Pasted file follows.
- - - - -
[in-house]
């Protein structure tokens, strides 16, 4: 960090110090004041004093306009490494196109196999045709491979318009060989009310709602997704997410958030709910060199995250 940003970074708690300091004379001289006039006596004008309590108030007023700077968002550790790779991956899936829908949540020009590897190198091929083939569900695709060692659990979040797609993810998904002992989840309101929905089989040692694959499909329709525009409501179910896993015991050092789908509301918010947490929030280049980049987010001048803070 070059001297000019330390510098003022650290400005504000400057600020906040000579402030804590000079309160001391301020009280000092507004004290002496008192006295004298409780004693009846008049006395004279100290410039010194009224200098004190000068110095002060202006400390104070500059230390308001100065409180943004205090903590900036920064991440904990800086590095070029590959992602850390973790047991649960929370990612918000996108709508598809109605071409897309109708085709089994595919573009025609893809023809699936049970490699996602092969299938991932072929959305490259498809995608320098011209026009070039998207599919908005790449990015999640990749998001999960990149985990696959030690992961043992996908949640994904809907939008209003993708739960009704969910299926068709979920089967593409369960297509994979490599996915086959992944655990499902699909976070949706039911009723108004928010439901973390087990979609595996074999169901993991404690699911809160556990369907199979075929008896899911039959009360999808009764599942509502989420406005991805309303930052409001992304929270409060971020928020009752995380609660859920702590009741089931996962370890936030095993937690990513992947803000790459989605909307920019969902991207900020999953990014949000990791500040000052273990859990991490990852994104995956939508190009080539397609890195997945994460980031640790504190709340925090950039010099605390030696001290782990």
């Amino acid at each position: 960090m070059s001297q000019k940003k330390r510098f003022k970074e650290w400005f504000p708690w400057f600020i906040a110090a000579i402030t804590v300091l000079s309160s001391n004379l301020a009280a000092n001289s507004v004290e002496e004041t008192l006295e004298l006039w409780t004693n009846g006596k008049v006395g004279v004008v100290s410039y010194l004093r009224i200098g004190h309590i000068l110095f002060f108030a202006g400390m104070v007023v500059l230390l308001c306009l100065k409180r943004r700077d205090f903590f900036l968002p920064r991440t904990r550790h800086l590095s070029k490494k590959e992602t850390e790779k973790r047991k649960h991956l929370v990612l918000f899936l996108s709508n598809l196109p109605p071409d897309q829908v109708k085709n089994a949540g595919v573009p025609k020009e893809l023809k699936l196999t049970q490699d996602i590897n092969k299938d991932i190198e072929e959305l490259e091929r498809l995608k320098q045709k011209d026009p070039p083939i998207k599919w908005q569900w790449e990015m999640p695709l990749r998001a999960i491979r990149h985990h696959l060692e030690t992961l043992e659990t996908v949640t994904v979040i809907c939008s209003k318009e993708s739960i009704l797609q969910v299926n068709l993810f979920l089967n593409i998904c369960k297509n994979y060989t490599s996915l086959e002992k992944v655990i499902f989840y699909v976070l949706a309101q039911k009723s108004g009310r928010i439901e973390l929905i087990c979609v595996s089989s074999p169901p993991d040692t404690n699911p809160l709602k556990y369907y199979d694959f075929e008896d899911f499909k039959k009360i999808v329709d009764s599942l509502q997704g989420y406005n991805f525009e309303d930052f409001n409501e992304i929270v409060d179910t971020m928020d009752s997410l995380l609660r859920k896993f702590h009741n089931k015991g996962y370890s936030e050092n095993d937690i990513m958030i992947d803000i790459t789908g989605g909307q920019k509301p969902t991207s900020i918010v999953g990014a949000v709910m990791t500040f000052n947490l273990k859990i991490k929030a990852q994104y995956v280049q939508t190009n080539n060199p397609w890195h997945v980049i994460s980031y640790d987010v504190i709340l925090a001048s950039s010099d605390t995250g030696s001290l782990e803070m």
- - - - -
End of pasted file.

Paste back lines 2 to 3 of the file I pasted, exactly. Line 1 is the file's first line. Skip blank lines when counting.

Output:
């Protein structure tokens, strides 16, 4: 960090110090004041004093306009490494196109196999045709491979318009060989009310709602997704997410958030709910060199995250 940003970074708690300091004379001289006039006596004008309590108030007023700077968002550790790779991956899936829908949540020009590897190198091929083939569900695709060692659990979040797609993810998904002992989840309101929905089989040692694959499909329709525009409501179910896993015991050092789908509301918010947490929030280049980049987010001048803070 070059001297000019330390510098003022650290400005504000400057600020906040000579402030804590000079309160001391301020009280000092507004004290002496008192006295004298409780004693009846008049006395004279100290410039010194009224200098004190000068110095002060202006400390104070500059230390308001100065409180943004205090903590900036920064991440904990800086590095070029590959992602850390973790047991649960929370990612918000996108709508598809109605071409897309109708085709089994595919573009025609893809023809699936049970490699996602092969299938991932072929959305490259498809995608320098011209026009070039998207599919908005790449990015999640990749998001999960990149985990696959030690992961043992996908949640994904809907939008209003993708739960009704969910299926068709979920089967593409369960297509994979490599996915086959992944655990499902699909976070949706039911009723108004928010439901973390087990979609595996074999169901993991404690699911809160556990369907199979075929008896899911039959009360999808009764599942509502989420406005991805309303930052409001992304929270409060971020928020009752995380609660859920702590009741089931996962370890936030095993937690990513992947803000790459989605909307920019969902991207900020999953990014949000990791500040000052273990859990991490990852994104995956939508190009080539397609890195997945994460980031640790504190709340925090950039010099605390030696001290782990």
């Amino acid at each position: 960090m070059s001297q000019k940003k330390r510098f003022k970074e650290w400005f504000p708690w400057f600020i906040a110090a000579i402030t804590v300091l000079s309160s001391n004379l301020a009280a000092n001289s507004v004290e002496e004041t008192l006295e004298l006039w409780t004693n009846g006596k008049v006395g004279v004008v100290s410039y010194l004093r009224i200098g004190h309590i000068l110095f002060f108030a202006g400390m104070v007023v500059l230390l308001c306009l100065k409180r943004r700077d205090f903590f900036l968002p920064r991440t904990r550790h800086l590095s070029k490494k590959e992602t850390e790779k973790r047991k649960h991956l929370v990612l918000f899936l996108s709508n598809l196109p109605p071409d897309q829908v109708k085709n089994a949540g595919v573009p025609k020009e893809l023809k699936l196999t049970q490699d996602i590897n092969k299938d991932i190198e072929e959305l490259e091929r498809l995608k320098q045709k011209d026009p070039p083939i998207k599919w908005q569900w790449e990015m999640p695709l990749r998001a999960i491979r990149h985990h696959l060692e030690t992961l043992e659990t996908v949640t994904v979040i809907c939008s209003k318009e993708s739960i009704l797609q969910v299926n068709l993810f979920l089967n593409i998904c369960k297509n994979y060989t490599s996915l086959e002992k992944v655990i499902f989840y699909v976070l949706a309101q039911k009723s108004g009310r928010i439901e973390l929905i087990c979609v595996s089989s074999p169901p993991d040692t404690n699911p809160l709602k556990y369907y199979d694959f075929e008896d899911f499909k039959k009360i999808v329709d009764s599942l509502q997704g989420y406005n991805f525009e309303d930052f409001n409501e992304i929270v409060d179910t971020m928020d009752s997410l995380l609660r859920k896993f702590h009741n089931k015991g996962y370890s936030e050092n095993d937690i990513m958030i992947d803000i790459t789908g989605g909307q920019k509301p969902t991207s900020i918010v999953g990014a949000v709910m990791t500040f000052n947490l273990k859990i991490k929030a990852q994104y995956v280049q939508t190009n080539n060199p397609w890195h997945v980049i994460s980031y640790d987010v504190i709340l925090a001048s950039s010099d605390t995250g030696s001290l782990e803070m």